• Keep track of what you like. Note songs you like or discover through editorial or algorithmic playlists. Follow favorite artists on Spotify or Apple Music to stay up to date on their latest releases.
  • Create a work music playlist that keeps you in the moment. Once you’ve gathered a list of songs you like, identify the ones that get you into your flow. Create a new playlist dedicated to this focus music and give it a clever name like “Rage Against the Snack Machine.” Sequencing songs is just as important as choosing songs. According to Spotify, their editorial team spends 40% of their time choosing songs and 60% sequencing. So consider organizing the songs in vibe clusters. For example, follow up a slow Phoebe Bridgers song in a minor key with an upbeat King Princess song in a major key; then, nudge toward a different vibe with a minor upbeat song like Erasure’s “Am I Right?” that leads into Carole King’s “You’ve Got A Friend.”
  • Find music that caters to your needs. Are you trying to brainstorm? Need a 150 BPM pick-me-up after a long Zoom call? Build in enough variety to match your mood as it changes throughout the workday. Make sure your playlist strikes a balance between motivation and relaxation. Pro tip: Make seasonal playlists. If you need a taste of summer in the depths of winter, you can call up that Kate Bush song you obsessed over last July.
  • Follow your sonic compass. Let playlists—either your own or curated—be a guide rather than an itinerary. Is Paul Simon’s “You Can Call Me Al” just hitting perfectly today? You might consider leaving your playlist and listening to all of “Graceland.”

Setting up your WFH space for optimal listening

Not even Frank Ocean sounds good on bad speakers. Laptop speakers cut out the low end of audio, making songs sound muffled and harsh. You’ll want a high quality speaker setup that makes your playlists shine. A few things to consider when choosing the right speakers for your home:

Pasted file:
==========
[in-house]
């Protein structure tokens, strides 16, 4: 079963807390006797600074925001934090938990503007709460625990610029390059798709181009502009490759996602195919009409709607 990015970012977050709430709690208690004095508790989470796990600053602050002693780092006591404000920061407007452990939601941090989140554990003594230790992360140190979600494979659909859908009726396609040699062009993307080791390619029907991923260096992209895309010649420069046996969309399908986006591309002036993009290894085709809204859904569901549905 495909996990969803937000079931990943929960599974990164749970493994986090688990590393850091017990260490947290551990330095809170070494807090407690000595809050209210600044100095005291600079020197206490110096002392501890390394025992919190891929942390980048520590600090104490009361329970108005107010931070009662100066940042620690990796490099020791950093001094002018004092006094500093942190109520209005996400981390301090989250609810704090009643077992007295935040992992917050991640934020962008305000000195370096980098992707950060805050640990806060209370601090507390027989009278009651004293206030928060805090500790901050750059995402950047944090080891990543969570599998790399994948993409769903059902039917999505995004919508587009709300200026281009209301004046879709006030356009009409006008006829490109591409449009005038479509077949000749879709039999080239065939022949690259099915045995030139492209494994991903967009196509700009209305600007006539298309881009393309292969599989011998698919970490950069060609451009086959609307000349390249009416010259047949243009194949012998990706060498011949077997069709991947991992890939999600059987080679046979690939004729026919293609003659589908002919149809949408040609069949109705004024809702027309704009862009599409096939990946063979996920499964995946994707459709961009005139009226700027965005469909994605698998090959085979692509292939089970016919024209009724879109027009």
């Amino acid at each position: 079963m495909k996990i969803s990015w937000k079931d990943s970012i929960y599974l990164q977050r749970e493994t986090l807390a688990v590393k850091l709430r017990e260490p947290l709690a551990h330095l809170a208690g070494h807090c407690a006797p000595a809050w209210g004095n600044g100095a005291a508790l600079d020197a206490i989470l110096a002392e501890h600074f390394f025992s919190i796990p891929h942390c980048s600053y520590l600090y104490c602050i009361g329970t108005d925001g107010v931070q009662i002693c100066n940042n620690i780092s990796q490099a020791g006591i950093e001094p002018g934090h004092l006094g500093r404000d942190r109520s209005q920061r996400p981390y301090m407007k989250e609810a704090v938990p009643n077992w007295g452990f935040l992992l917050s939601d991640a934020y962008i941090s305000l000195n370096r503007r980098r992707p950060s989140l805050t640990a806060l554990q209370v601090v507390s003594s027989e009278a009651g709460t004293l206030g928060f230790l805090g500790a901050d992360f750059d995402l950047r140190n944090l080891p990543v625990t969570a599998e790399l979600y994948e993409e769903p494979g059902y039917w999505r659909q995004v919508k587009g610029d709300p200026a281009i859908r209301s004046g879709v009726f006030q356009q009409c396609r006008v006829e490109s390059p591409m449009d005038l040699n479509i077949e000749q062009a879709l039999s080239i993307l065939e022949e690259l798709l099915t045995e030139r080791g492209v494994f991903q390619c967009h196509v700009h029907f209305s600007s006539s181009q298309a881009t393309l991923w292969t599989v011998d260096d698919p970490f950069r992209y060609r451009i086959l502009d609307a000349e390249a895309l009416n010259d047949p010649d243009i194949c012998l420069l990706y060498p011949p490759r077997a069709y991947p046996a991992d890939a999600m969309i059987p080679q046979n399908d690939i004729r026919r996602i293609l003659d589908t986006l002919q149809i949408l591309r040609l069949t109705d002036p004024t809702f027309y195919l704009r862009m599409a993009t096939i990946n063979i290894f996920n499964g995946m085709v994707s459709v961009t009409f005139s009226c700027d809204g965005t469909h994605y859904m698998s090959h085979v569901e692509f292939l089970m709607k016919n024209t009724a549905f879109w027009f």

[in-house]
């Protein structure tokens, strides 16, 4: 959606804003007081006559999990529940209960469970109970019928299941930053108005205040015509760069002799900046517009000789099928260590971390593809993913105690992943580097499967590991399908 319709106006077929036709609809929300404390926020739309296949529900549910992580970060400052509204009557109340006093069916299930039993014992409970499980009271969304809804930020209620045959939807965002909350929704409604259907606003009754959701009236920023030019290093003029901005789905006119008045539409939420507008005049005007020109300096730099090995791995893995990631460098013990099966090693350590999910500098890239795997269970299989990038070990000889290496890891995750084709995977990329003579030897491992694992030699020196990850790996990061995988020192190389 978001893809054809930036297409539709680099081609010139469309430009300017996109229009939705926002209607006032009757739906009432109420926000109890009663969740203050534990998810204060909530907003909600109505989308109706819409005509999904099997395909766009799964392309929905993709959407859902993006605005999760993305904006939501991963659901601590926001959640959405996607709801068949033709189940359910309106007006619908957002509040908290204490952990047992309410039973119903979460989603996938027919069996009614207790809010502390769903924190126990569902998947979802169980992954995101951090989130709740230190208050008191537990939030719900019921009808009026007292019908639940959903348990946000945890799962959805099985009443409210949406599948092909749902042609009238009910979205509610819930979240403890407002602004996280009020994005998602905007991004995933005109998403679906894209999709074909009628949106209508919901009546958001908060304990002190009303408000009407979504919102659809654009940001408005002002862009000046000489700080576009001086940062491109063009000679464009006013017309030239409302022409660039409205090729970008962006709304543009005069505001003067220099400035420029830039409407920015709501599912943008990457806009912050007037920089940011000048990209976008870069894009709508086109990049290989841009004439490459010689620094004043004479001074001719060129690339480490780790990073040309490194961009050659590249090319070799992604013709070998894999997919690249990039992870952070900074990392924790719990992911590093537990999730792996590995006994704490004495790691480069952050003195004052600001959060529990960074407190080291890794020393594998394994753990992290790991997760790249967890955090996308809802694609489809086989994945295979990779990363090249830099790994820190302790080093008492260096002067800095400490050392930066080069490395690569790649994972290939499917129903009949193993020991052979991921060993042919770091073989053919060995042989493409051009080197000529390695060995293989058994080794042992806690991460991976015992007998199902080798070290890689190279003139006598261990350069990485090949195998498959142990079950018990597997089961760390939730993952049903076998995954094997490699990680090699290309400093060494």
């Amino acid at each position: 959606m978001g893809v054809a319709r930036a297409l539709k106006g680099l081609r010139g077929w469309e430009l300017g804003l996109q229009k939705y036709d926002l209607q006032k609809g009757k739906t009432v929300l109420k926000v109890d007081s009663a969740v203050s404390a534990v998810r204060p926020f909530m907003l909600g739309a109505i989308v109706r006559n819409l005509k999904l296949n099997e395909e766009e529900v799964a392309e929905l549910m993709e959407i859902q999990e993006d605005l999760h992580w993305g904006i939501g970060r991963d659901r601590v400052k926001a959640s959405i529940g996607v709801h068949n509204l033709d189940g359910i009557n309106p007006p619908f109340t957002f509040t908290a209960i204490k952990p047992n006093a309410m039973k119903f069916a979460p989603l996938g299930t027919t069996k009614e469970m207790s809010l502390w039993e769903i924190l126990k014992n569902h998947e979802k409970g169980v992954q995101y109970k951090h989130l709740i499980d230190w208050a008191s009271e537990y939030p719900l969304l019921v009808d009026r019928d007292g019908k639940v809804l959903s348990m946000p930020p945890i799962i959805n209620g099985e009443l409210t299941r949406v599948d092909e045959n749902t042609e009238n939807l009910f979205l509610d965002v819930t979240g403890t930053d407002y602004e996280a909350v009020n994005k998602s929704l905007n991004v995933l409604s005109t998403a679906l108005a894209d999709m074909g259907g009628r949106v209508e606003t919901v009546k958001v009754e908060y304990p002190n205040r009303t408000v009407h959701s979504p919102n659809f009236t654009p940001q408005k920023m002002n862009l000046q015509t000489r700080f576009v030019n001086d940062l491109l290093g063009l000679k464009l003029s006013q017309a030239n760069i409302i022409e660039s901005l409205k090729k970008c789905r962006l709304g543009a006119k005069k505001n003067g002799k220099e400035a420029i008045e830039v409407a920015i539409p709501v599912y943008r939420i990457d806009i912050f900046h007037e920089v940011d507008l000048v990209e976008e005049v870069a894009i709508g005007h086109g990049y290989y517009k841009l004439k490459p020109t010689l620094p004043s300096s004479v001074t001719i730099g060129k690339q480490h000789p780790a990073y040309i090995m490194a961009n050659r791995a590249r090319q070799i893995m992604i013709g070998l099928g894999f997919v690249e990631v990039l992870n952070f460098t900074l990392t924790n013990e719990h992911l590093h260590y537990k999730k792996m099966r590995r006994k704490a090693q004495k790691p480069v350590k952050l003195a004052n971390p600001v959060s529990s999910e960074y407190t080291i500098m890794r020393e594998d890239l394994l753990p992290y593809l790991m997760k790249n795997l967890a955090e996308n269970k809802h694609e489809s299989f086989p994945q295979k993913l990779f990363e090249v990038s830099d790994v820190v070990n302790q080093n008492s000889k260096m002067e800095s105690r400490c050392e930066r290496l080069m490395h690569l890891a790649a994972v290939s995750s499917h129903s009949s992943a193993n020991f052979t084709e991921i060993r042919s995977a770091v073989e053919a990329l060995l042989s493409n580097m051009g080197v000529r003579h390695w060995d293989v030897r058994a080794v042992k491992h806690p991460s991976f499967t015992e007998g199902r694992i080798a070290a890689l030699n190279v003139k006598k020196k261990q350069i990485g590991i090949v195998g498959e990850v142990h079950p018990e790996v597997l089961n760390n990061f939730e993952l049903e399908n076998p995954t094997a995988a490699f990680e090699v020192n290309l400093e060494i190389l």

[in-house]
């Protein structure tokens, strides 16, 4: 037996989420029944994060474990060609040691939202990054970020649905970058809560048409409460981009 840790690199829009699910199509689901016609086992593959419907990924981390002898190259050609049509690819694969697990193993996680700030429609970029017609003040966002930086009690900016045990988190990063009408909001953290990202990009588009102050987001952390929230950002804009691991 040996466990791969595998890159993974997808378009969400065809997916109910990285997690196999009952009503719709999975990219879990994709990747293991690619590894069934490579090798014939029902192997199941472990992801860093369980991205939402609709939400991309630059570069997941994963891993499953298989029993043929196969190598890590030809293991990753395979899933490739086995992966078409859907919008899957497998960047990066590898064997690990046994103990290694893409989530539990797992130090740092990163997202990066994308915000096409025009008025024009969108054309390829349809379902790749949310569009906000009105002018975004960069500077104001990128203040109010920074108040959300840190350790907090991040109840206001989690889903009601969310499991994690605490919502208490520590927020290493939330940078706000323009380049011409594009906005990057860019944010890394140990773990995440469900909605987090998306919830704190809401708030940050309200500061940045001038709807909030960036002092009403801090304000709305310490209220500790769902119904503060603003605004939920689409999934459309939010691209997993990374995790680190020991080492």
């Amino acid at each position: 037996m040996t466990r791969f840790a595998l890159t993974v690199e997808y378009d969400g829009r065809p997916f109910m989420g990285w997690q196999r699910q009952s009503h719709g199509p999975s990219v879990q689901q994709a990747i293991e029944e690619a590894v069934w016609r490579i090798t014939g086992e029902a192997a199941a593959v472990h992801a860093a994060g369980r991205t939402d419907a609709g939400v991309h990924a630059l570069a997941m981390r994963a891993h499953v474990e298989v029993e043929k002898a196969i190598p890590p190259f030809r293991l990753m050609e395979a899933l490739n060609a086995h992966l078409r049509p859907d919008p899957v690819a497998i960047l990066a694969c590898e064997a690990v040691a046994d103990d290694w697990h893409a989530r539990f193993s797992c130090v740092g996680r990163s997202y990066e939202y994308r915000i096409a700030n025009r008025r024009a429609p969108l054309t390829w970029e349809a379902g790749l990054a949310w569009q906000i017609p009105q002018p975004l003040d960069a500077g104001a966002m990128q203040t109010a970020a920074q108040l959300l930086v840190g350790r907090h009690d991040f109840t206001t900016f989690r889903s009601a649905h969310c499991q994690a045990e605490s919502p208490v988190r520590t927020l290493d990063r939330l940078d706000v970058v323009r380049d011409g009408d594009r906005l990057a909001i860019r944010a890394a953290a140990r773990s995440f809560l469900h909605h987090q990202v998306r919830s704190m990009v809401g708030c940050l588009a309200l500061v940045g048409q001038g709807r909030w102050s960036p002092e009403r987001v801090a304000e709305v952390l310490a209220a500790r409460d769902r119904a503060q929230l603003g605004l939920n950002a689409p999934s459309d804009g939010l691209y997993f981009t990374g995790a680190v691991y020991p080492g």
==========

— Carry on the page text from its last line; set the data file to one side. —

• What are the benefits of smart speakers? Smart speakers enable you to call up playlists with voice commands. Some, like Amazon Echo with Alexa, seamlessly integrate with music streaming platforms like Amazon Music. Apple’s Homepod is also compatible with Apple Music and Pandora.
  • How will smart speakers affect the rest of my smart home setup? Keep in mind that smart speakers require Bluetooth, Wi-Fi and hardwire connections. If you’re already using smart locks, smart doorbells or networked cameras, it might be worth considering a separate Wi-Fi network for added security. A reliable, fast internet connection is essential to making your smart home—and now, smart home office—safe and efficient.
  • Can smart speakers do more than just play music? Of course! You can control lights and even have your own cooking assistant in the kitchen with smart speakers. When deciding on the right smart speaker for your playlist, consider whether you can knock out two Byrds with one stone. Speaking of your playlist…

Five tracks to add to your WFH playlist now

chinatown by Bleachers (feat. Bruce Springsteen)

I Know The End by Phoebe Bridgers

The Best by James Bay

Good Days by SZA

St. Augustine At Night by Dawes